The Senators were joined at the press conference by Nyah Potts, a restaurant worker who shared her story about struggling to make ends meet while earning the minimum wage and by leaders from Faith in Public Life, the National Women’s Law Center, Interfaith Worker Justice, and NETWORK, A National Catholic Social Justice Lobby.
“No one in America should have to live in poverty after putting in a full day’s work, and yet that is the case today,” Senator Boxer said. “The good news is that when we raise the minimum wage, it will lift the wages of 15 million women nationwide. When we lift the salaries of these workers, it helps their children and their families.”
“People of all faiths are joining together to answer the call to fight poverty and advocate for the dignity of a living wage. As someone who was raised by a single mother and knows what it is like to live in a minimum wage household, I’m proud to join workers like Nyah who are speaking up about their challenges. We must raise the minimum wage so hardworking families have a chance at building a better life for themselves and their children,” said Senator Hirono.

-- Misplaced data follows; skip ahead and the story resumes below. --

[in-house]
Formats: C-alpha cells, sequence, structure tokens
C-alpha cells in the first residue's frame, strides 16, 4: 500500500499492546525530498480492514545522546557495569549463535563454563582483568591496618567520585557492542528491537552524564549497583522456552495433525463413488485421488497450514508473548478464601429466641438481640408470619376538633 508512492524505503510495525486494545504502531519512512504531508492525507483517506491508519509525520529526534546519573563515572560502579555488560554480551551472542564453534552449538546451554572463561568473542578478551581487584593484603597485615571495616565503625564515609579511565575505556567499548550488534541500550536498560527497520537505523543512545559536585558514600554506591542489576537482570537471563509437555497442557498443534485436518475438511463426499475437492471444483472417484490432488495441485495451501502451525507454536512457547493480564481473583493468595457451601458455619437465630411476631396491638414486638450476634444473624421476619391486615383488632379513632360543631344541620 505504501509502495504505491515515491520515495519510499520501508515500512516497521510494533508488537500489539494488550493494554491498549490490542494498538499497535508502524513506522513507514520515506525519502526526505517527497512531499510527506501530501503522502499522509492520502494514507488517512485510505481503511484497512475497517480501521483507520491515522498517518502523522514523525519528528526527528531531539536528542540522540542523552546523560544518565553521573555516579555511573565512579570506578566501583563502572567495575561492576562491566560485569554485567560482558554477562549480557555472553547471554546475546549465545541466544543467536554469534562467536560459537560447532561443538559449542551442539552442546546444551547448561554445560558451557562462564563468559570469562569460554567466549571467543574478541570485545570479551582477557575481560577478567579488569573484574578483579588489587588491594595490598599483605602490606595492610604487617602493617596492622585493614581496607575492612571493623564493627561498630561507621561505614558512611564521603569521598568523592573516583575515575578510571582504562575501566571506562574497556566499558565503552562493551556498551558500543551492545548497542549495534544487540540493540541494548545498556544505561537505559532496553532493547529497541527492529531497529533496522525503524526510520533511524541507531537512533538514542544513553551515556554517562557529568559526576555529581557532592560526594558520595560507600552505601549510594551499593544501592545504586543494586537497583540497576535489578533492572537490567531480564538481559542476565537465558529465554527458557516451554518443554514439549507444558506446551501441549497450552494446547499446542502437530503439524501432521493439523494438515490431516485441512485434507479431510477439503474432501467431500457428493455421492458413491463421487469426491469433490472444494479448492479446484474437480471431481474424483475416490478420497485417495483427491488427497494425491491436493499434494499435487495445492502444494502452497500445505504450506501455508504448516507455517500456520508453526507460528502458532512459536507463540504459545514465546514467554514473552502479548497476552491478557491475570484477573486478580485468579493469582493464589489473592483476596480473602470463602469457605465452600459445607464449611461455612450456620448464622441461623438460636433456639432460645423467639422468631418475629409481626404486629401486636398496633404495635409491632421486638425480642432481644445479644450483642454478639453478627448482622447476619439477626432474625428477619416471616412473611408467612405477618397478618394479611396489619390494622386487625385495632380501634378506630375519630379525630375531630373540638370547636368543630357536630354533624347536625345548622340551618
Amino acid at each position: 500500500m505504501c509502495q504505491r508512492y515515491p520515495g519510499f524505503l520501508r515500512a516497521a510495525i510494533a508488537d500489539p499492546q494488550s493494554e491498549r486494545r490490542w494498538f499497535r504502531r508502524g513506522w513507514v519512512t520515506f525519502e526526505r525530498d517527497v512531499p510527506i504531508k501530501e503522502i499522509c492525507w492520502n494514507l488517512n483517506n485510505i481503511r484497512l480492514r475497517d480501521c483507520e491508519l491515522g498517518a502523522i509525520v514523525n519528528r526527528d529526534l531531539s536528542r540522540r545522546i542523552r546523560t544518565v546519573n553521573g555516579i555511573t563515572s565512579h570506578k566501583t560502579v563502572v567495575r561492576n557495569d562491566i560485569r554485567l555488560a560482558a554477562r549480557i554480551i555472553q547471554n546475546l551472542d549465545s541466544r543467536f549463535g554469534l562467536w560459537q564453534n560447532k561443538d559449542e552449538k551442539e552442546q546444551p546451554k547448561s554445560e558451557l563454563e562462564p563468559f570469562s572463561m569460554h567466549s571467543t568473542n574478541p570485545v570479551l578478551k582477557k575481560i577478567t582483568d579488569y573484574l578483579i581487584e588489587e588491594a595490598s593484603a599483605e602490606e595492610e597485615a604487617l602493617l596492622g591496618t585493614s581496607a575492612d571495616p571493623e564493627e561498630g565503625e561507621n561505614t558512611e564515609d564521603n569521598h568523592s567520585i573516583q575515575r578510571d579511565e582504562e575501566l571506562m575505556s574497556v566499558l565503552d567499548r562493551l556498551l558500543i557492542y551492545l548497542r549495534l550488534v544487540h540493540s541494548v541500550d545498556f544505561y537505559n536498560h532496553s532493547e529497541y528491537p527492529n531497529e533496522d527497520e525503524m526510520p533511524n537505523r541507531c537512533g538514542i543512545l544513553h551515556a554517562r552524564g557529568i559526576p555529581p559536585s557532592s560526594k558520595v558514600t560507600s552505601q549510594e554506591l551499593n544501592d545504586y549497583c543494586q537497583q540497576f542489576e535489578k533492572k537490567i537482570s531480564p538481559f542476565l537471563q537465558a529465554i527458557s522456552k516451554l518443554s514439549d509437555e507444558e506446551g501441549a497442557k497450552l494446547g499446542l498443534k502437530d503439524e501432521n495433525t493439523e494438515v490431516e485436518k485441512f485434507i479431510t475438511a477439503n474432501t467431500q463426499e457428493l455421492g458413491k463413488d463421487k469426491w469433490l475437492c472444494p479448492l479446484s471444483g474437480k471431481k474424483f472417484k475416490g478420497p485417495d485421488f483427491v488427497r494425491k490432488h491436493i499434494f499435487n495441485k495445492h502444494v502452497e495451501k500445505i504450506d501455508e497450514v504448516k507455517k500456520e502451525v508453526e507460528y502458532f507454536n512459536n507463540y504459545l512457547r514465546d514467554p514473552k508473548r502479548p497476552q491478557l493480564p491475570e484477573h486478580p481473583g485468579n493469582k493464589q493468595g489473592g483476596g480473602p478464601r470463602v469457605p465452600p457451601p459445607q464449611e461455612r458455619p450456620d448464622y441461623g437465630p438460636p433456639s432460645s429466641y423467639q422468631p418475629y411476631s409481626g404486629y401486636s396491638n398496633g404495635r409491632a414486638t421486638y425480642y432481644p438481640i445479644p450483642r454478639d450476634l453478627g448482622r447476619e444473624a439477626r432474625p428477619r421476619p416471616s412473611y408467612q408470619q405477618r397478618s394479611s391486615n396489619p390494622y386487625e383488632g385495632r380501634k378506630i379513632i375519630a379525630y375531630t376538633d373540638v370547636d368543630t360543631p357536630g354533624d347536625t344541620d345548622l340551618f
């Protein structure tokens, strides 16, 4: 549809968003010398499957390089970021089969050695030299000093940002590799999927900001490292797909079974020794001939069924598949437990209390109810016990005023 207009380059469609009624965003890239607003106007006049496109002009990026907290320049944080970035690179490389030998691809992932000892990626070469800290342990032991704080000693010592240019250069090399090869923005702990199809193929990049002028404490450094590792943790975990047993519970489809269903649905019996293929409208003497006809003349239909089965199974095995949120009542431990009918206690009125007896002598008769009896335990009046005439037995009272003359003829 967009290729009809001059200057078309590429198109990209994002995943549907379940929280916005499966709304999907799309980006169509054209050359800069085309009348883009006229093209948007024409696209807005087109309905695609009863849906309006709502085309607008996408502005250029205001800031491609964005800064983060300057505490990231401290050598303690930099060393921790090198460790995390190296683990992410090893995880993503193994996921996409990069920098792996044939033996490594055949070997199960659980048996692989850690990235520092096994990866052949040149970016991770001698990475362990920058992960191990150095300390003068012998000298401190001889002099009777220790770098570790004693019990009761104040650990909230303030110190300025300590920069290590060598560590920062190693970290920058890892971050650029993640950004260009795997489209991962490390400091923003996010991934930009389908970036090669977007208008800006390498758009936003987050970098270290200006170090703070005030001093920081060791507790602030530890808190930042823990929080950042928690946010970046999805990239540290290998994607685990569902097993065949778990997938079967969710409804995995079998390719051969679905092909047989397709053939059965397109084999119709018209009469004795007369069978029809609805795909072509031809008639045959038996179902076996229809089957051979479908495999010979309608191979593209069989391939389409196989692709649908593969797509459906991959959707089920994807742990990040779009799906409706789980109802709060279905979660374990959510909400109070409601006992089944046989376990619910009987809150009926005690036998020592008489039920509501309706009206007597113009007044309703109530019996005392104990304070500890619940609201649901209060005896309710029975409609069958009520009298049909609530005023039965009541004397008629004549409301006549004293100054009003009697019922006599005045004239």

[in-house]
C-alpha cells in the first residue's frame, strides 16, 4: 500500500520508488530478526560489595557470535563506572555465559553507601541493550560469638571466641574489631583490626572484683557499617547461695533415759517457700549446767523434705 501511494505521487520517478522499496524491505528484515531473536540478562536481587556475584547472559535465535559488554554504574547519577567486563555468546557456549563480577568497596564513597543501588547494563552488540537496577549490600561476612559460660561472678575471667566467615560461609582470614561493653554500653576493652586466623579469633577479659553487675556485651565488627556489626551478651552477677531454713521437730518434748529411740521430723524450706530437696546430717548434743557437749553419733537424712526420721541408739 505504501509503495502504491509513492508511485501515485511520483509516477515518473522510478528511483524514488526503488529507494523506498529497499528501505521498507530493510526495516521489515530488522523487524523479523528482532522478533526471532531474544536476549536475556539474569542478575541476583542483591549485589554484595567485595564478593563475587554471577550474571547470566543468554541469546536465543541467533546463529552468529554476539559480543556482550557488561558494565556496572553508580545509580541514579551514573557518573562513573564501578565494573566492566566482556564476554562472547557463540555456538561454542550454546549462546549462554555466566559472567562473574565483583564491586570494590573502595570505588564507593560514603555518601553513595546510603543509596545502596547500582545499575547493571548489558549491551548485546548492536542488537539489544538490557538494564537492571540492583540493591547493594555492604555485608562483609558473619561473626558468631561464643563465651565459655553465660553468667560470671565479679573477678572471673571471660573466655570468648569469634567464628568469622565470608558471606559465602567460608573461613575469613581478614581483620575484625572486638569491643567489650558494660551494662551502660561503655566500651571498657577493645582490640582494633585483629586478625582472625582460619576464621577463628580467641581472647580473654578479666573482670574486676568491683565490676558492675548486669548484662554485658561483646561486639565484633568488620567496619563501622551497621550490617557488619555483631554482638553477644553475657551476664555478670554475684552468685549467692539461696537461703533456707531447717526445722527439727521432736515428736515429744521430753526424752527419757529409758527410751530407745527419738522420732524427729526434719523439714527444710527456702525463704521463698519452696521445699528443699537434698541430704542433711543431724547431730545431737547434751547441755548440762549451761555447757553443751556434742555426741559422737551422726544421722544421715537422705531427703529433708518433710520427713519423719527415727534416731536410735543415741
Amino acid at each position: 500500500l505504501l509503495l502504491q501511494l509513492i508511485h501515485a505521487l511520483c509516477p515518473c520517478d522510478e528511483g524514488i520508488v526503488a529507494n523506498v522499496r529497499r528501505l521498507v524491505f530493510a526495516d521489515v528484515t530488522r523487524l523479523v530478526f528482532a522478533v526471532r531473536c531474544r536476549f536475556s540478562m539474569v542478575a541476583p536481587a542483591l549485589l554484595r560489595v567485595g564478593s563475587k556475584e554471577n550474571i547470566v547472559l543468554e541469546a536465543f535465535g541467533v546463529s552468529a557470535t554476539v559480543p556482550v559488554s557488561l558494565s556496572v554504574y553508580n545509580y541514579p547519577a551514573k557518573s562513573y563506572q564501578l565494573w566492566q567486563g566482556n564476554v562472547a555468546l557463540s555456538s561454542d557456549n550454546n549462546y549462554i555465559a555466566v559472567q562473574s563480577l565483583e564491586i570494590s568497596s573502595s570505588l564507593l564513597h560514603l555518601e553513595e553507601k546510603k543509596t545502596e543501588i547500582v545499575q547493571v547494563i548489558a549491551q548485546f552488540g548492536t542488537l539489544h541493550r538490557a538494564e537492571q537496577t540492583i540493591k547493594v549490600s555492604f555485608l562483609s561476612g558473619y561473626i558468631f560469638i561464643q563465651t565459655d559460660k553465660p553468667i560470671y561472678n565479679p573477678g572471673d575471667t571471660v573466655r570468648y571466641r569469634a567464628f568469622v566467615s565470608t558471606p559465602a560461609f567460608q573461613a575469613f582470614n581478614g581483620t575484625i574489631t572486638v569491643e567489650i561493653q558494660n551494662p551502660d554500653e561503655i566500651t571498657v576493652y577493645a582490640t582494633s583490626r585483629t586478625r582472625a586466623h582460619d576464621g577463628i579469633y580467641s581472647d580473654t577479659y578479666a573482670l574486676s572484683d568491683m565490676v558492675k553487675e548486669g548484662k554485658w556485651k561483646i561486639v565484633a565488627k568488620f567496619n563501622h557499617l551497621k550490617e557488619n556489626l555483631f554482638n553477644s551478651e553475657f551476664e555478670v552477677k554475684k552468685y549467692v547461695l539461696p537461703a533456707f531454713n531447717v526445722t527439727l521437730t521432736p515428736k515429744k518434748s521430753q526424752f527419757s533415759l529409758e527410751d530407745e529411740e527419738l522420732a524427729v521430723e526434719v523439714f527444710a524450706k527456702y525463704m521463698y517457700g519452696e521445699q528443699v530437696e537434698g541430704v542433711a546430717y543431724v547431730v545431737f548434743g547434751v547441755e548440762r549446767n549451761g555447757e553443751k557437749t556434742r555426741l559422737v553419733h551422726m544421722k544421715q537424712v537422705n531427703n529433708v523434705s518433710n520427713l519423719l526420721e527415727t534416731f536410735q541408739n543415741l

“Pope Francis said that a society that ‘does not pay a just wage, that does not give work’ to people and that ‘only looks to its balanced books, that only seeks profit’ is unjust. He says the role of government is to respond to people’s needs and ensure the common good,” said Sister Simone Campbell, Executive Director of NETWORK, A National Catholic Social Justice Lobby. “In our nation it is unjust that highly profitable companies pay poverty level wages to workers who cannot afford even the basic necessities of life. Therefore, our Christian faith demands that government protect workers, raise the minimum wage thus allowing workers to live in dignity and promote the common good.”
“I did not expect that I would be working as hard as I do, spending so much time away from my son, and realizing it is still not enough for me to accomplish my goal of completing my education and providing a better life for my family,” said Nyah Potts, who earns a tipped wage at the Aria restaurant in the Ronald Reagan federal building. “Now I live with the fear that if these conditions continue, not only will I not be able to attain my degree, but that going to college will not be an option for my son.”
“The minimum wage is a critical women's issue. Women are two-thirds of workers earning the federal minimum wage of $7.25 per hour. Senator Harkin's proposed legislation to increase the minimum wage to $10.10 would give over 15 million women a raise, including almost five million working moms. Poll after poll shows strong public support for raising the minimum wage, and that support is particularly solid among women. It's time for Congress to join the rest of the country and raise the minimum wage,” said National Women’s Law Center Co-President Nancy Duff Campbell.